Friday Favorites: The Book Thief

Friday, July 9, 2010

The Book Thief
by Markus Zusak
★★★★★ (I'd give it 6 stars if I could)

The first time I read The Book Thief, three years ago, I couldn't stop crying when I finished it. You might think that I wouldn't want to do that to myself again, but it's absolutely worth it. I couldn't put it down. I just finished rereading it and once again, as I read those final pages the waterworks started up.

The book is about a young orphaned girl named Liesel and it takes place in Germany during World War II. That being said, this book is like no other WWII book I've ever read. It's full of hope and love and humor. It is narrated by Death, but not in a creepy way, in a brilliant way. Who could possibly give you a better look at WWII than Death? 

The writing is what truly sets it apart. Zusak has a gift for saying simple things in a way that makes your heart ache. The story unfolds like a poem. He wrote the characters so well that I got goose bumps when I reread it, because it was like hearing from old friends. Liesel's best friend Rudy is loyal and sincere and her tough foster mother Rosa is more than meets the eye. A Jewish man named Max changes her life, but more than anyone else, Liesel's foster father Hans Hubermann stole my heart.

This is one of my favorite books I've ever read and one of the few that I universally recommend to people. I have yet to find anyone who hasn't loved it. I will never fully be able to explain the beauty of this story, but I would encourage anyone who hasn't read it to do you immediately!

 (Book Illustrations)

"I am constantly overestimating and underestimating the human race – that rarely do I ever simply estimate it. I wanted to ask her how the same thing could be so ugly and so glorious, and it's words and stories so damning and so brilliant." – Death

***Side note: If you listen to the audiobook make sure you look at a hard copy at some point. It includes a few illustrations that are important to the story.


Anonymous said...

love, love, loved it! Thanks so much for giving me this beautiful book. It is one of my favorites now as well. Love you.

These are two of my favorite quotes:
"She was the book thief without the words.
Trust me, though, the words were on their way, and when they arrived, Liesel would hold them in her hands like the clouds, and she would wring them out like the rain."

"I have hated the words and I have loved them, and I hope I have made them right."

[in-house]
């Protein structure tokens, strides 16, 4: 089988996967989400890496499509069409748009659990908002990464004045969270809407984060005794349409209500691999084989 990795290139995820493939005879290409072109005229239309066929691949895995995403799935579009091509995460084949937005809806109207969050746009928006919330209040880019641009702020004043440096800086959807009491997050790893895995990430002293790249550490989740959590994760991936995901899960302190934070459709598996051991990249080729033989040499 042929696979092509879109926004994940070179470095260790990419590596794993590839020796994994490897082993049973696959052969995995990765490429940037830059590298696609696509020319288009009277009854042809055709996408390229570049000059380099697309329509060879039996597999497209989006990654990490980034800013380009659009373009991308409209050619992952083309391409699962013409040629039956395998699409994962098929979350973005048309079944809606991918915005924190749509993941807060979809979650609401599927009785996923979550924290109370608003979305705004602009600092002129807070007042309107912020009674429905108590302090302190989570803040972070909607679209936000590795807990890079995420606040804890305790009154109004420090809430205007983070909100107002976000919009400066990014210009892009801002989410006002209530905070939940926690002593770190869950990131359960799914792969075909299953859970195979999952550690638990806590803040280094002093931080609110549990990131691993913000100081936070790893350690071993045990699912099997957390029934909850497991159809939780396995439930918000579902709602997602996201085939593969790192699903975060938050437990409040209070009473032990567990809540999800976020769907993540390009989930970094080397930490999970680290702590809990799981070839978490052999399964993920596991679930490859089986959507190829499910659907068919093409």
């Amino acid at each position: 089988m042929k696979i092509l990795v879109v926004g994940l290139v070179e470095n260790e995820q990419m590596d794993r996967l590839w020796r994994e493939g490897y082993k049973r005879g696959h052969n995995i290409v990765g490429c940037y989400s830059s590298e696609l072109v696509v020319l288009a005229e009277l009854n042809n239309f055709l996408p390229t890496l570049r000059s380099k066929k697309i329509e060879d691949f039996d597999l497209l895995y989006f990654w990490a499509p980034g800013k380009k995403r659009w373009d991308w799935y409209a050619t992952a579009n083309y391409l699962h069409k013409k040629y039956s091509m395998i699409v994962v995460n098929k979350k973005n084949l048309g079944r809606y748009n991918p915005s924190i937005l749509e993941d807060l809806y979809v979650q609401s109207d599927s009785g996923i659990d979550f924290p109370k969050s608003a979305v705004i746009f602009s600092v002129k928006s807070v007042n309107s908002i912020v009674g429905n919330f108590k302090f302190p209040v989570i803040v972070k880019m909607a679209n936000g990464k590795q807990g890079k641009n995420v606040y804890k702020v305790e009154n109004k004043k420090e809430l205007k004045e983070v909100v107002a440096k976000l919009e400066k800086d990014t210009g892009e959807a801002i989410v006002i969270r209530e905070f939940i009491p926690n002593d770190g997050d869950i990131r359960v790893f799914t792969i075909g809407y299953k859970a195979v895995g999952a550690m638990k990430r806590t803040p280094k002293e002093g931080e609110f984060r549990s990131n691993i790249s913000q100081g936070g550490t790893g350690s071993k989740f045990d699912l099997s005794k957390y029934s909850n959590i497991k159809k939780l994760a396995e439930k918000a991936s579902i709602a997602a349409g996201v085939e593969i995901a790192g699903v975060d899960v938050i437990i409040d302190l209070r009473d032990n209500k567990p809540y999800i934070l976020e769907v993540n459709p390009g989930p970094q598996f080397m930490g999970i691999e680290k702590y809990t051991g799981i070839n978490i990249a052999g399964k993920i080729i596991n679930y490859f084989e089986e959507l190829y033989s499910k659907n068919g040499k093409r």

Yvonne said...

Melissa, I agree totally with your opinion about this book. I also read it years ago and I still remember it vividly. Using Death as the narrator was brilliant! I have also given this title out to many and all have given it rave reviews.

Carl V. Anderson said...

I really should try to get to this in the fall. My wife loved it and I've enjoyed other writing of his that I've read in the past.

Allie said...

I loved, loved, LOVED this book. It is one of two books that have made me cry and I recommend it to everyone.

I got to meet Markus Zusak a couple of years ago at a signing. I was near the end of the line so we talked for about 10 minutes before his agent told me to go away. He was such a wonderful person to talk to!

LindyLouMac said...

I am ashamed to say that I have not read this one either, but it is now high on my Mt TBR and as we seem to have similar tastes your recommendation makes me want to get to it even quicker.

Meanwhile thanks for the visit and comment on my blog, always appreciated and to which I have now responded.

Shelley said...

I am one of the many lovers of this book! I basically love the powerful way he arranges words.

Jenners said...

Well done!!! It is such a lovely and special book, and I do think it needs to be READ .. not listened to.

Nadia said...

I absolutely love, love, love this book! It is one of my favorites reads of all time. I cried so much with this amazing book. I recommend it all the time. Great post!

Cat said...

i too would give it 6 stars. I read it in succession of reading, Time Travellers Wife & The Thirteenth Tale and was bewitched by all three. I also happened to be pregnant at the time and commuting to work 2 hours a day at least. I cannot tell you how very much I cried reading this book to the point where passengers on the train came and asked if I was ok. Markus Zusak was on a recent episode of the Australian show, "First Tuesday Book Club" and was very interesting. Check it out at YAY that you loved this too. :)

Anonymous said...

Great review. An all-time favorite. Question - what prompted you to re-read? just curious since I'm now starting to find books I hope to re-read someday and that used to never happen.

Melissa (Avid Reader) said...

Allie - I'm so jealous right now. He's one author that I would just love to talk to. I heard him say once that he wrote The Book Thief as if he was writing someone's favorite book.

LindyLouMac - Read it, I think you'd love it!

Cat - Those are two more of my favorites! I also read The Book Thief and Thirteenth Tale back to back and loved them both. 2007 was an excellent reading year for me. In addition to those books, it was the first time I read Jane Eyre, anything by Neil Gaiman and Jhumpa Lahiri, We Need to Talk About Kevin and Bel Canto. I love it when that happens.

bkclubcare - I decided to re-read this one because it's been a few years since I read it and I saw so many reviews on other people's blogs I wanted to see if it still had the same effect one me... it did. I struggle with re-reading, because it seems like such an indulgence when there are so many books still to be read in the world.

Whitney said...

This book is so powerful, I loved it! I just reread this for my book club and thought it was better than I remembered it being.